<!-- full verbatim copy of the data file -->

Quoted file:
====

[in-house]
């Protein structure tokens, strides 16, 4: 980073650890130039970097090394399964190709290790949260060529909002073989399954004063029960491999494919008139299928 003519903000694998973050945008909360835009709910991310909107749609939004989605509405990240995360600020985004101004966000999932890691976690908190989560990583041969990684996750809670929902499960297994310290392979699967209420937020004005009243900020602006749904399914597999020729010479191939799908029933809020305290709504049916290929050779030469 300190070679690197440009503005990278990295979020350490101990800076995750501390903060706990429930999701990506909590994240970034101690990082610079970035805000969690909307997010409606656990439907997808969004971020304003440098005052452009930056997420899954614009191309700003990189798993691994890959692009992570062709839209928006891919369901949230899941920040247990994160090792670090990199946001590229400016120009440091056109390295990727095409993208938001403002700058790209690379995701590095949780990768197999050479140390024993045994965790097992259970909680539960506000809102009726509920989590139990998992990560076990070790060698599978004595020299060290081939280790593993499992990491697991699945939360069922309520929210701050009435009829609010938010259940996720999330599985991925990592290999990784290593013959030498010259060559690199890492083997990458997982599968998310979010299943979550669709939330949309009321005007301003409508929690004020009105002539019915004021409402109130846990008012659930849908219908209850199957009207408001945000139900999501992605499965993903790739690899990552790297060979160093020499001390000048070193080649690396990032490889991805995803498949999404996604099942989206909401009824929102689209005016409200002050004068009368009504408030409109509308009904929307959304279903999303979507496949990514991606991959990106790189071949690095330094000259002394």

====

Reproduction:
[in-house]
């Protein structure tokens, strides 16, 4: 980073650890130039970097090394399964190709290790949260060529909002073989399954004063029960491999494919008139299928 003519903000694998973050945008909360835009709910991310909107749609939004989605509405990240995360600020985004101004966000999932890691976690908190989560990583041969990684996750809670929902499960297994310290392979699967209420937020004005009243900020602006749904399914597999020729010479191939799908029933809020305290709504049916290929050779030469 300190070679690197440009503005990278990295979020350490101990800076995750501390903060706990429930999701990506909590994240970034101690990082610079970035805000969690909307997010409606656990439907997808969004971020304003440098005052452009930056997420899954614009191309700003990189798993691994890959692009992570062709839209928006891919369901949230899941920040247990994160090792670090990199946001590229400016120009440091056109390295990727095409993208938001403002700058790209690379995701590095949780990768197999050479140390024993045994965790097992259970909680539960506000809102009726509920989590139990998992990560076990070790060698599978004595020299060290081939280790593993499992990491697991699945939360069922309520929210701050009435009829609010938010259940996720999330599985991925990592290999990784290593013959030498010259060559690199890492083997990458997982599968998310979010299943979550669709939330949309009321005007301003409508929690004020009105002539019915004021409402109130846990008012659930849908219908209850199957009207408001945000139900999501992605499965993903790739690899990552790297060979160093020499001390000048070193080649690396990032490889991805995803498949999404996604099942989206909401009824929102689209005016409200002050004068009368009504408030409109509308009904929307959304279903999303979507496949990514991606991959990106790189071949690095330094000259002394």